This summer, I am confident many of you created lifelong memories. Whether it was hiking the Catoctin Mountains or catching some sun at our much-loved Ocean City, I hope you supported small businesses. You most likely did – over 99 percent of America’s businesses are small businesses. They make these places special. The popcorn or farm stand you enjoy all come from resilient entrepreneurs who have shown incredible perseverance during unprecedented times.
I thank the small business owners reading today’s letter. I hear often about the heavy stress you’ve endured to adjust, rethink and reroute just to keep your doors open. You’ve taken significant risks not knowing what may be waiting on the other side.
I saw this firsthand when I visited Berlin last week. Tucked away on the southern tip of Ocean City, near Assateague, you will find a pristine town with vibrant storefronts. The people of Berlin, especially its small business owners, were warm and welcoming. I am appreciative of the incredible hospitality that Mayor Zack Tyndall and his wife Chelsea showed our team and the diligent and timely help we received in order to host the small business tour and field hearing.
We started the day with a walking tour of several small businesses in downtown Berlin. Then, had lunch at an iconic restaurant, Rayne’s Reef, and we ended the day with our field hearing. Here are some great photos from Delmarva Now’s reporter Lauren Roberts.
I heard some important stories that day, including some of the biggest obstacles facing our rural small business owners.
As many of you have noticed, our crab population is not as plentiful as it should be. In addition to higher prices for crabs, this means the livelihoods of our fishing communities that depend on these tasty crustaceans are also at risk. One of the causes is the invasive blue catfish. The blue catfish population has exploded. At times, fishermen find blue catfish with crab-filled stomachs. We must do more to support small business owners like Nick Hargrove, owner of Tilghman Island Seafood and Wittman Wharf Seafood, who was personally affected by the loss of crabs on the Chesapeake. Here is what he shared at our hearing:
“After a terrible year in 2022 buying, selling, and picking crabs we not only were exhausted but showed a loss for all our efforts at the end of the season. Wondering how we were going to make ends meet going into the 2022 oyster season, we knew we had to make a change, or we wouldn’t be able to keep the doors open. We decided that we would turn the old oyster house into a USDA certified blue catfish processing facility… After doing some homework and learning everything that would be required to get certified, we weren’t sure that we could pull this off. But that same month the 2022 fall crab survey came out and showed the lowest number of crabs reported since they started doing the surveys back in 1990. The report showed that only 227 million crabs were estimated which may seem like a lot but compared to 2012, when there was an estimated 765 million, we knew something was wrong.”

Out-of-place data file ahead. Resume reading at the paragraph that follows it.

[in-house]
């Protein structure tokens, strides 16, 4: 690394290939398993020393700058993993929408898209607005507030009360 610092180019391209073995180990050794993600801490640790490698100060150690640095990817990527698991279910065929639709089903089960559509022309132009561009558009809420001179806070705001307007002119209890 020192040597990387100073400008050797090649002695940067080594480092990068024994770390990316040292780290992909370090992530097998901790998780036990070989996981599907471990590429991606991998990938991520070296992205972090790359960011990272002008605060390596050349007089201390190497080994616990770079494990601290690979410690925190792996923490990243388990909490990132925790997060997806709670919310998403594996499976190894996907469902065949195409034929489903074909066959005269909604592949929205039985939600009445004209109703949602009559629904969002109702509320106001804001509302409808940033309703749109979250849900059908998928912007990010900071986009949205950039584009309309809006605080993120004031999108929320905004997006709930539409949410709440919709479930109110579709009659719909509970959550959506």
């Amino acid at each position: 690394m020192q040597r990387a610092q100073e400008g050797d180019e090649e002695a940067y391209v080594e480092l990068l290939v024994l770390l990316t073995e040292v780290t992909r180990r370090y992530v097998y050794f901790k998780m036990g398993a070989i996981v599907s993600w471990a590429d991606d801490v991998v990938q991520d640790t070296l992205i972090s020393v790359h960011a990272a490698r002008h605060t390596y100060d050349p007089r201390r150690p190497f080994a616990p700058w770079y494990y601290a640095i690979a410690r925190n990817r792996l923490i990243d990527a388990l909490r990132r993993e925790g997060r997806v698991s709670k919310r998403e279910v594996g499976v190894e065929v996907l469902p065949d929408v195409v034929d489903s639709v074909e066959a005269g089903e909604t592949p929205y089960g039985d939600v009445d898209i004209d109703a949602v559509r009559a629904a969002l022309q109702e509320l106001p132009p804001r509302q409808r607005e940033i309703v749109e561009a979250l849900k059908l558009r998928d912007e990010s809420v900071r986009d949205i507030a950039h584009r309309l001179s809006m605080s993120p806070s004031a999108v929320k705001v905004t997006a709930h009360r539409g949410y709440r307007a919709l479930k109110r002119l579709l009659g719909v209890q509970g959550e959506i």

Nick showed incredible resilience and turned his crabbing business into a blue catfish processing facility. Today, his team processes 15 thousand pounds of fish a day. They sell to foodbanks, troops overseas and other communities looking to get their fill of blue catfish. It’s a story of perseverance; however, he’s not in the clear. Nick now faces staffing shortages and needs additional resources to improve his technology.
This leads me to a second topic of importance from our discussion – a shortage of worker visas, which is hurting our rural communities that depend on labor to keep their businesses afloat. The topic came up when I visited with small business owners across the state in Frederick and came up again in Berlin.
Jobs need to be filled, and no one is filling them, making our local products more expensive and businesses less competitive with companies overseas. It’s clear why we need to address this issue, and I, like many of my colleagues, heard from rural communities about the urgency to address it. I will continue to advocate and lead Team Maryland in our effort to find an empathetic, common-sense answer to our broken immigration system that drives up prices for the American people.
As Labor Day nears, Fall and the holidays are right around the corner. Perhaps I have encouraged you to add blue catfish to your Thanksgiving table – or include it as one part of your Feast of Seven Fishes on Christmas Eve. Whatever you do, I hope that you proactively consider local, small business-made products for all the ingredients of your holiday meals as well as your presents and other seasonal (or year-round) needs. For my part, I will continue to do all that I can to help move forward solutions to some of the biggest challenges that our small businesses confront. Together, we can keep our communities vibrant and our economy moving forward.
Thank you for your time, and I look forward to hearing from you on this or any other topic.